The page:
What’s the difference between
order-takers and order-givers?

Most will view “The Reader” as a Holocaust story or a coming-of-age story. On these grounds it is a satisfactory, compelling film.

Its purpose though is to explore a profound intellectual debate — whether a state’s criminal activity can be attributed to individual human beings, or to something far murkier like “policy.”

“The Reader,” from a best-seller by Bernhard Schlink, forces a decision not upon a court of international judges, but a young man in 1960s Germany. The man, Michael Berg, played in his early years by David Kross and later by Ralph Fiennes, is too young to have recognized, and weighed, the crimes of the Nazi era. But through a remarkable circumstance, he is informed enough to thrust such a momentous decision upon a skeptical court — if he so decides.

Michael happens to know something about Hanna Schmitz. As a teenager he meets her in the late 1950s by chance, and though she is much older, an affair results. Schmitz is played by Kate Winslet, undeniably one of the world’s greatest actresses. It is a character similar to Sister Aloysius in “Doubt,” played by Meryl Streep, who will likely be prime competition for Winslet in the 2008 Oscar race. Both roles appear to hinge mightily on unearthing truth. But with each, it’s not the truth that affects her actions so much, but how the character feels about the truth that makes her actions powerful.

Schmitz is a strange woman. She lives alone, in sparse surroundings, an extremely guarded person. Curtains in her home appear to depict the Star of David. She would appeal to Michael out of general male human nature; she is a pretty woman who is nice to him just when he is beginning to explore sexuality. But why does he appeal to her? We get the sense he is one of the very few people, for good reason, brave enough to invade Hanna’s space and pierce her emotional wall. Once inside, she can’t resist a moment with him — she is lonely.

The encounters are strictly carried out on Hanna’s terms. Namely, they include Michael reading passages from books, and bathing. Director Stephen Daldry, perhaps trying to raise the bar on “Forgetting Sarah Marshall,” regularly shows the couple sans clothes, including frontal nudity of Michael. These scenes are one area where “The Reader” is less than exceptional, though the scenes might be accomplishing their desired purpose — the affair is not nearly as steamy as it should be given the depictions of the couple. Could it be the sex occurs only because it is the only way Hanna knows to get Michael to read to her?

Two crucial characteristics of Hanna come to light by the middle of the film. One is that, evidenced by her repeated encounters with Michael, she is very accustomed to giving orders. But then we see her promoted at her job, and this is also clear: She is very good at following orders.

Michael’s studies eventually put him in a law school classroom. What is strange is that the class is so small. Could it be that educated young Germans of the time were disheartened by Holocaust cases and preferred different lines of work? Eventually, as the class presents us with a case, we question whether the defense lawyer is even competent. Perhaps the country has long stopped offering any defense for its activities of the 1930s and 1940s and just wants to receive its negative judgment quickly, without argument.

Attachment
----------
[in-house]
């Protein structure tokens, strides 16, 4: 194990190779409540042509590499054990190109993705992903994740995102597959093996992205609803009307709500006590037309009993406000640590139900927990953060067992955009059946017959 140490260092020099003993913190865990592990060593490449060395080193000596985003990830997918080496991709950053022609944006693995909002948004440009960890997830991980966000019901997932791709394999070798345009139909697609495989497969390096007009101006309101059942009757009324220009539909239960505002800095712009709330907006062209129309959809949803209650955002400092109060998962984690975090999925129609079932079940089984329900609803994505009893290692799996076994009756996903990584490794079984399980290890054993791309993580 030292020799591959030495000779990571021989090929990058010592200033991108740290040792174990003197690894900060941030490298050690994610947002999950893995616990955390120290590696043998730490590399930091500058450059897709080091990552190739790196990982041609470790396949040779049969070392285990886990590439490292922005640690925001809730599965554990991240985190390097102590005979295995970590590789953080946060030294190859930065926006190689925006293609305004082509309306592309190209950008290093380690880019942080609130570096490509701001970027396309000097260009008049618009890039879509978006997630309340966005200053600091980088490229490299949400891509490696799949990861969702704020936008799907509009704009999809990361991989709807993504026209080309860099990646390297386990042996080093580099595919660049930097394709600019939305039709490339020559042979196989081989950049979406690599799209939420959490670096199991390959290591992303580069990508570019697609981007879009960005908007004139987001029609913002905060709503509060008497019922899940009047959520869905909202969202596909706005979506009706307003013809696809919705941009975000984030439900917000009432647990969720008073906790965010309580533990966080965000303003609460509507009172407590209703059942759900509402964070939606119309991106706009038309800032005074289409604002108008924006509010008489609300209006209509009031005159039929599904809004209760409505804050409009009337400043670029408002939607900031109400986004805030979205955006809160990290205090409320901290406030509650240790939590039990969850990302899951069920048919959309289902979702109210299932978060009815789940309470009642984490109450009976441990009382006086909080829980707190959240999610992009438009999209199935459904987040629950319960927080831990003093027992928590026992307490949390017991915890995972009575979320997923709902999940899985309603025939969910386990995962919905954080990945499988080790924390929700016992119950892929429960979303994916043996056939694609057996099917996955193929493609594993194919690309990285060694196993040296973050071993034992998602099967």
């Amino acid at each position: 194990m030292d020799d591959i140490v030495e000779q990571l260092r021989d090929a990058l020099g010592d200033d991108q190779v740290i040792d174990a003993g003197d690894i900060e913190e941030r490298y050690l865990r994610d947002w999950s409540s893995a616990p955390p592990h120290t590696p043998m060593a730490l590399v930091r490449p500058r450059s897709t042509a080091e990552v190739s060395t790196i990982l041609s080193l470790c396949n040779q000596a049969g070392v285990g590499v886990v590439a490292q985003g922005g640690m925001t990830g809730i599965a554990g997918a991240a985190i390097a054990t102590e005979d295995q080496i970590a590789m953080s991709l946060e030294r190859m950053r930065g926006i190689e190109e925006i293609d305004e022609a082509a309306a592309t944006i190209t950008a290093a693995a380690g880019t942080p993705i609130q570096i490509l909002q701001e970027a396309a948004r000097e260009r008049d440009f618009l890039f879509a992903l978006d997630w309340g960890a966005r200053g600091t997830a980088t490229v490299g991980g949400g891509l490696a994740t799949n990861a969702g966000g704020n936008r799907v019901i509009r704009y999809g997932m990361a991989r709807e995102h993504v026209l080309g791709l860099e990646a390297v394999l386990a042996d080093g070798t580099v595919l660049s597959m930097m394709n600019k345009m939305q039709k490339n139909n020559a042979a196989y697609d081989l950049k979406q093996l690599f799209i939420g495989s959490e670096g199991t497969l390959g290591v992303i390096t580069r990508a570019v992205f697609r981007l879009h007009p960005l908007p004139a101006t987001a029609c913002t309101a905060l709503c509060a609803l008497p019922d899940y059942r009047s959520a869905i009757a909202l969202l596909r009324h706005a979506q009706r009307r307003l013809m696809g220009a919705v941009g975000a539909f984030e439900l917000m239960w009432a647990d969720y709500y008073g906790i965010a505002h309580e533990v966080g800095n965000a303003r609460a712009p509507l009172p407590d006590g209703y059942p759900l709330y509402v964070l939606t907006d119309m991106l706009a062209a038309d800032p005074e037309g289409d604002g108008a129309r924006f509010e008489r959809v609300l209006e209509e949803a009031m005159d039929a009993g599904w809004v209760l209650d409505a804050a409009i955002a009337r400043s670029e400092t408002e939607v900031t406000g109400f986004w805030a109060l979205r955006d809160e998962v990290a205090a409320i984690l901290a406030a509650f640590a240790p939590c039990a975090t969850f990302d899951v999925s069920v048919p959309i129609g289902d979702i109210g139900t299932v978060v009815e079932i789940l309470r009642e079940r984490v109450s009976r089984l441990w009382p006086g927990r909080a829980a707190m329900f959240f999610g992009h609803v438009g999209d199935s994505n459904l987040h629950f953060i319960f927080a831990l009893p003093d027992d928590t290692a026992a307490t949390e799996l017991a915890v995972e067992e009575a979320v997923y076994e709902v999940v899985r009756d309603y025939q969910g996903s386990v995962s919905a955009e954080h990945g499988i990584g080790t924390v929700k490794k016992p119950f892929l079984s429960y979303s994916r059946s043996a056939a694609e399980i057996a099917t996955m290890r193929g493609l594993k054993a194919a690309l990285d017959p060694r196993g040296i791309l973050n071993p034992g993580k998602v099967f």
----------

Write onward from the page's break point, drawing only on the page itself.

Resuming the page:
Ah, not so fast — that is why we’re here. Michael’s instructor, Professor Rohl, takes his class on assignment to a war crimes trial. Before, and during, he lays out in simple terms the legal matters. He says the trial is about the laws of the time, not the present, and that it will be acknowledged that the actions were wrong, but the issue is whether they were illegal.

Hannah’s connection to this case will put Michael unexpectedly on the spot, where he will experience his coming-of-age moment of truth. It is fair to speculate that in all likelihood, Michael’s realization would be superfluous, that attorneys somewhere along the line would’ve discovered information about Hanna that would affect the case. This apparent implausibility does not impair the drama that unfolds.

One might also question if Michael actually has a decision to make. He follows Hanna’s lead, and he is not necessarily in a position to change the course of the inquiry until after she has made a damaging statement.

The film is at its best showing Michael during his law school years, but some of the best scenes show him among classmates in earlier years. They are too young to account for Hitler’s era and are smiling, happy-go-lucky teenagers. All except Michael, who is burdened by the Nazi crimes because of his association with Hanna. Where the film struggles is when Ralph Fiennes plays Michael. His daughter is a tease, suggesting a more complicated romantic history. There is a simpleness to his pain, but something seems undelivered about his role, as though he were not the same person as the young man.